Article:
For members


French phrase of the day: J’hallucine !

For when something is so unbelievable, you must be seeing things.

French phrase of the day: J’hallucine !
Photo: Annie Spratt/Unsplash/Nicolas Raymond

Why do I need to know j’hallucine?

In English, if you say you’re hallucinating, people will be worried for your health. But say it in French, and they won’t bat an eyelid.

What does it mean?

J’hallucine, from the verb halluciner, literally means “I’m hallucinating”, but it’s also a common way of expressing shock. It means you’re so surprised, you can’t believe your eyes. As usual in French, the h is silent.

For example, you could say, “€5 pour un café ? J’hallucine !” – €5 for a coffee? Unbelievable!

Alternatively, you can express the same idea using the adjective hallucinant (staggering): “Les prix dans certains cafés à Paris sont hallucinants” – The prices in certain cafés in Paris are unbelievable.

J’hallucine is often used pejoratively, when you want to complain about something or someone.

Just don’t let anyone from the Académie Française hear you using it – they consider it an “improper expansion in meaning”. 

Like a lot of colloquaial French expressions, it’s often introduced by Non, mais (No, but), which doesn’t really add any extra meaning but serves to emphasise what you’re about to say and to underline your shock.

Use it like this

Non mais j’hallucine, elle a vraiment fait ça ? – I can’t believe it, she really did that?

Rien n’est ouvert dans cette ville, j’hallucine ! – Nothing is open in this city, it’s unbelievable!

J’hallucine, elle me copie tout le temps ! – I can’t believe my eyes, she’s always copying me!

Member comments

Log in here to leave a comment.
Become a Member to leave a comment.
For members


French Expression of the Day: Tarte à la crème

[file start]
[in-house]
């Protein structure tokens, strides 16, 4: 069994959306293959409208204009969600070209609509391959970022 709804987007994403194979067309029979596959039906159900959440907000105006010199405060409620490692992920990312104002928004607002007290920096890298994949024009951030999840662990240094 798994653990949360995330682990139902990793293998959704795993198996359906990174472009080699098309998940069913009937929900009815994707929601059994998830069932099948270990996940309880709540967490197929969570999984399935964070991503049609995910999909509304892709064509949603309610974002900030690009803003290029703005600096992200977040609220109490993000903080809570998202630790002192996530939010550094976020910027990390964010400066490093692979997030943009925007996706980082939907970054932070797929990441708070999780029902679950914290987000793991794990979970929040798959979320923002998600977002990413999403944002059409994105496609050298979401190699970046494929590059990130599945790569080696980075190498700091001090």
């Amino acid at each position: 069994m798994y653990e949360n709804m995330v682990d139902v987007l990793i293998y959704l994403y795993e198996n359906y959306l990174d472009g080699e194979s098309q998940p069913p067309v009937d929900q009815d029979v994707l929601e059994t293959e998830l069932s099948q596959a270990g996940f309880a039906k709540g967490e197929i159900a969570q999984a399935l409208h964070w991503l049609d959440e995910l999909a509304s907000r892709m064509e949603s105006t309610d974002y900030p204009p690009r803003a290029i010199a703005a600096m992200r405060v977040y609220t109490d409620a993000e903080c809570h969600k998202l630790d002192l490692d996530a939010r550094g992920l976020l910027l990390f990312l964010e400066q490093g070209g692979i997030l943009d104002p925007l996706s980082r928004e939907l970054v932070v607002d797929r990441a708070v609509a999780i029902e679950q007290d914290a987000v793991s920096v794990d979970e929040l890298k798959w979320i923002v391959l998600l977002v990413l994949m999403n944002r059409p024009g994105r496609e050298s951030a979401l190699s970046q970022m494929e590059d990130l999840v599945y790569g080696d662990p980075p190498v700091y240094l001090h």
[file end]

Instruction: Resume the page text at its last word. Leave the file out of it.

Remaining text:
This expression is more than just your last order at the boulangerie.

French Expression of the Day: Tarte à la crème

Why do I need to know tarte à la crème ?

Because if someone uses this phrase to describe you, you should probably be a bit offended.

What does it mean?

Tarte à la crème – pronounced tart ah lah krem – literally refers to a cream filled tart, or a custard tart, in English. However, this expression has more to do than just baking. It is another way of describing something that is boring, predictable or commonplace.

This expression comes straight from Moliere himself. In the 17th century, there was a popular rhyming game called “Corbillon.” The phrase “Je vous passe mon corbillon” (I pass you by corbillon) is said, and then it is followed by “Qu’y met-on?” (What does one put on it?) To keep the rhyme up, people must respond with something ending in an -ON sound.

In the play, “L’Ecole des Femmes” (The School of Wives), one character says the ideal woman would respond to the question with “tarte à la crème” which is obviously the wrong answer. The right answer would be tarte à la citron (lemon tart). Molière did this on purpose to poke fun at the fact that disgruntled fans would send poor actors cream tarts to express their frustration.

It was a way of ridiculing his critics and showing he was unimpressed by their method of showing discontentment at his plays. Over time, the phrase went on to describe things that are commonplace or boring. It is often used to describe entertainment related topics, such as books, movies, or plays.

A synonym for this phrase in French might be banal and in English you might say something is ‘vanilla’ to describe something that is fairly unexciting.

Use it like this

Le film était vraiment tarte à la crème. Je ne recommande pas d’aller le voir au cinéma, vous pouvez attendre de le voir une fois qu’il sera gratuit en ligne. – The movie was really boring. I don’t recommend going to see it at the movies, you can simply wait to see it once it is free online.

Je pense que l’album est tarte à la crème. Elle a pris tellement d’idées d’autres artistes que ce n’est vraiment pas original du tout. – I think the album is predictable. She really took plenty of ideas from other artists and it was not original at all.